Written by Naomi Sager

In our commons garden bed right now, there’s a particular pink plant in bloom which has been attracting a large quantity of pollinators… it’s swamp Milkweed!

Swamp Milkweed is one of 14 varieties of milkweed native to Canada. Swamp milkweed is considered a native species in Manitoba, Ontario, Quebec, New Brunswick, Nova Scotia, and PEI. Swamp Milkweed is a perennial and, as its name may suggest, it is particularly suited to growing in swamp-like conditions: it thrives in moist environments, and is very tolerant to clay-heavy or acidic soil conditions. Unlike Common Milkweed, which spreads prolifically, Swamp Milkweed tends to be less invasive and prone to spreading, therefore making it a more ideal choice for placement in gardens. 

Swamp Milkweed grows between three to six feet tall, and produces clusters of small, pink flowers in the summertime. In the fall, the blooms turn into relatively large (about 5inches long) seed pods, which contain a number of individual seeds, all of which are attached to a silky “fluff” that allows them to easily travel in the wind.

Milkweed sap is latex based and contains toxic compounds, therefore detracting a variety of insects and herbivorous animals from consuming it (making it an ideal choice if you’re looking for a deer-resistant plant!). Interestingly, these noxious compounds work to the benefit of monarch butterfly caterpillars, who feed exclusively on the leaves of milkweed. The consumption of the toxins in the sap serve to make them unpalatable to most predators.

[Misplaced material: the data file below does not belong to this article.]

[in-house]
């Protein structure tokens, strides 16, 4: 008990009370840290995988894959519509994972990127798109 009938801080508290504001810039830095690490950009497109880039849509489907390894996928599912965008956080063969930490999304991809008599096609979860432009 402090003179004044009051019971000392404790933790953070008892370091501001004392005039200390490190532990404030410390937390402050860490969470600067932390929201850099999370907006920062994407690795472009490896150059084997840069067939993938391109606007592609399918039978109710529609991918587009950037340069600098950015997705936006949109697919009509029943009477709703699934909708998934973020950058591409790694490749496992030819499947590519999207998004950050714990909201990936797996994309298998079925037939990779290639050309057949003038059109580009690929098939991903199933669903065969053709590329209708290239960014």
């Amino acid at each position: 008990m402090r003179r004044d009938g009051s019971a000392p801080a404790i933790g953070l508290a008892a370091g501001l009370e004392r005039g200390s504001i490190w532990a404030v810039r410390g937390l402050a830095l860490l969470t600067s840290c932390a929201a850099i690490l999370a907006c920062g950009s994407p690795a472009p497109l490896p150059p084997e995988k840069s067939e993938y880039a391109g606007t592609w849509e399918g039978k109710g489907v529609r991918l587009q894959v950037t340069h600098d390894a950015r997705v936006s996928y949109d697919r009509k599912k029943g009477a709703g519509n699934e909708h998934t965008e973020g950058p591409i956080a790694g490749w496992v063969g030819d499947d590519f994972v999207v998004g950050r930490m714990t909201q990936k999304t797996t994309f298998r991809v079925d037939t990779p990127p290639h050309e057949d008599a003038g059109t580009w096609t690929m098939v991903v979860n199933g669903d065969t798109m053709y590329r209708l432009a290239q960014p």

While the understanding of the importance of Milkweed as a food source for monarchs has garnered significant attention in recent years, there is another fascinating aspect to Milkweed which has received much less attention: the silky “fluff” attached to the individual seeds possesses an impressive potential. The fluff has been found to be six times more buoyant than cork, and an incredible five times as warm as wool!

In fact, there is a Canadian company currently producing outerwear which uses this down alternative (https://www.ctvnews.ca/mobile/sci-tech/how-milkweed-stuffed-winter-coats-could-help-monarch-butterflies-1.4062066), and in Quebec, there are an increasing number of farms producing milkweed crops to accommodate this innovative use. Another innovative use of the milkweed fluff that is being researched is its potential as an absorbing product for oil spills, as it has been demonstrated to absorb oil, but not water.

Evidently, in addition to keeping monarch caterpillars fed, milkweed has a plethora of innovative uses. Indeed, its true potential is only just beginning to be discovered!

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